INDIANAPOLIS — A nine-term state representative from southeastern Indiana was chosen by House Democrats Monday to succeed state Rep. Scott Pelath, D-Michigan City, as caucus leader.
State Rep. Terry Goodin, D-Austin, said he was humbled and grateful to be elected by the 30 House Democrats to spearhead efforts to enact their legislative agenda and add to their seats in the 100-member chamber at the 2018 elections.
"I want to thank God for putting me in a position to be able to help others," Goodin said. "As we move forward, Democrats are going to have a new face and we're going to have a good message."
Goodin was coy about which specific issues, beyond eliminating partisan gerrymandering, Democrats will champion when the House convenes Jan. 3 for the 10-week legislative session.
"We're going to give the people in the state of Indiana their voice back, and that's going to be our No. 1 priority," Goodin said.
He also declined to reveal his strategy to get Democratic candidates elected in 2018 as nearly all Republicans in the General Assembly have "safe" seats, due in part to district boundaries that favor GOP candidates.
"If I told you all what it was today it wouldn't be considered a strategy," Goodin said.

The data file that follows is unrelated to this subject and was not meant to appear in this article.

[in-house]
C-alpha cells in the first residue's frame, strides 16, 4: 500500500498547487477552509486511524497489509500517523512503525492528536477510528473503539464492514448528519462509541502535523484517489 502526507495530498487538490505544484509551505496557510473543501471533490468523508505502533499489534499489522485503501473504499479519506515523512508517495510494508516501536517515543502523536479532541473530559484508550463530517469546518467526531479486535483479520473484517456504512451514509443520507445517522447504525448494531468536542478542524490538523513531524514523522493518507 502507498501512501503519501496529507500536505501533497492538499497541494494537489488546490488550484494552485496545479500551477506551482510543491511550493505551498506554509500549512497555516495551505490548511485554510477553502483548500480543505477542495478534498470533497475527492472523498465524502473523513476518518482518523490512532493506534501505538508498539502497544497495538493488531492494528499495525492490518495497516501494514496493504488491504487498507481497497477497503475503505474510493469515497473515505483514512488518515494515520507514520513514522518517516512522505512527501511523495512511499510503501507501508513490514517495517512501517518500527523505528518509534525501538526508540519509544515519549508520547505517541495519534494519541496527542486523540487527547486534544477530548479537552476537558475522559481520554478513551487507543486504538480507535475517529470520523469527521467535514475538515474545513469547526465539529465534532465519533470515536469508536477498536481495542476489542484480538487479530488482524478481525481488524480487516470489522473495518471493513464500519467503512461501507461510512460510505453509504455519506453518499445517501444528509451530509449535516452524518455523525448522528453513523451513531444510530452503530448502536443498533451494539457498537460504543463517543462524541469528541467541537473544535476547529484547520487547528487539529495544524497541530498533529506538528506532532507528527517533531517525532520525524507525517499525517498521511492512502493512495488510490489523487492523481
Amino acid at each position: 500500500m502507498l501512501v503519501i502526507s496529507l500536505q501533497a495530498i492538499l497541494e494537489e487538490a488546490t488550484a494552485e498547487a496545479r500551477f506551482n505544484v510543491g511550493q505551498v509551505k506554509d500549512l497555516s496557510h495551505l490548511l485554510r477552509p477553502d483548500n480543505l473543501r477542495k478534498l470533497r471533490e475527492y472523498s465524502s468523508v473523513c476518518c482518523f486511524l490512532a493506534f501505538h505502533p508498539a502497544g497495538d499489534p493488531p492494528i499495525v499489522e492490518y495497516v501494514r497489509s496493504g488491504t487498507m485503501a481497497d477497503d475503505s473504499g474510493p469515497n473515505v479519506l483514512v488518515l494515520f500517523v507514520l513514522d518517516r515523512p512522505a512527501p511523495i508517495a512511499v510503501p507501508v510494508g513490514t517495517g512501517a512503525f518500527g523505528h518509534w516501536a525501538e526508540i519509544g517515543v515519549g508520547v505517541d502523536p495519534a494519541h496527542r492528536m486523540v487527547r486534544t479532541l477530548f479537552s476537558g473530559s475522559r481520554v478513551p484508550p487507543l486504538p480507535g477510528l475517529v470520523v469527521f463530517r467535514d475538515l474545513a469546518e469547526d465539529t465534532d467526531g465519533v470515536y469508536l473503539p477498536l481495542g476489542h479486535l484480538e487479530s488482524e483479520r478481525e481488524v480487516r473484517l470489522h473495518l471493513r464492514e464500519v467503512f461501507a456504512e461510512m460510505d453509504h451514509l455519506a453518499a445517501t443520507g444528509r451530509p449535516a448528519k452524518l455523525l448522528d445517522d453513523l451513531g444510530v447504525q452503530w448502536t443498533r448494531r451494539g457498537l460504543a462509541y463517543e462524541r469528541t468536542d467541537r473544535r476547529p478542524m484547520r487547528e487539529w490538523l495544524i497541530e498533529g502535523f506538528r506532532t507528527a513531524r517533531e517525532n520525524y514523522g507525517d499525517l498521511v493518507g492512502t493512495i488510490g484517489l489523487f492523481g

Goodin is one of the few remaining Democratic state lawmakers hailing from southern Indiana — a region that once was a party stronghold.
He's known for voting with Republicans more often than most of his Democratic colleagues, particularly to expand access to guns and increase penalties for violent crime.
Though Goodin also has received help from successive Republican governors, and the Republican-controlled Legislature, for his home county, which was the center of a 2015 HIV outbreak tied to the repeated use of contaminated needles by drug addicts.
The new House Democratic leader said he doesn't mind crossing the aisle to work with Republicans because he's learned, "You always attract more bees with honey than you do with brine."
Goodin insisted the Democratic caucus is united behind him even though he only defeated state Rep. Phil GiaQuinta, D-Fort Wayne, on a 15-14 leadership vote that Pelath did not participate in.
GiaQuinta said he was "a little disappointed" in the outcome, but he remains determined to work with Goodin to put forward an agenda House Democrats can be proud of and to help elect new members in 2018 and 2020.
Goodin said he doesn't know whether he'll be kept on as leader after the 2018 elections. In any case, he plans to remain superintendent of Crothersville Community Schools and continue operating his family farm.
Last week, Pelath announced he was stepping down as Democratic leader to spend more time at home with his family and newborn son. He also revealed that he won't seek re-election in 2018.
Goodin said he's proud to follow in Pelath's footsteps: "He's a great man, he did a wonderful job and I just hope I'm able to build on the successes that Scott built as we move forward."
"There's going be different voice, obviously with a little more southern twang to it, but we're going to have a unified voice," Goodin said.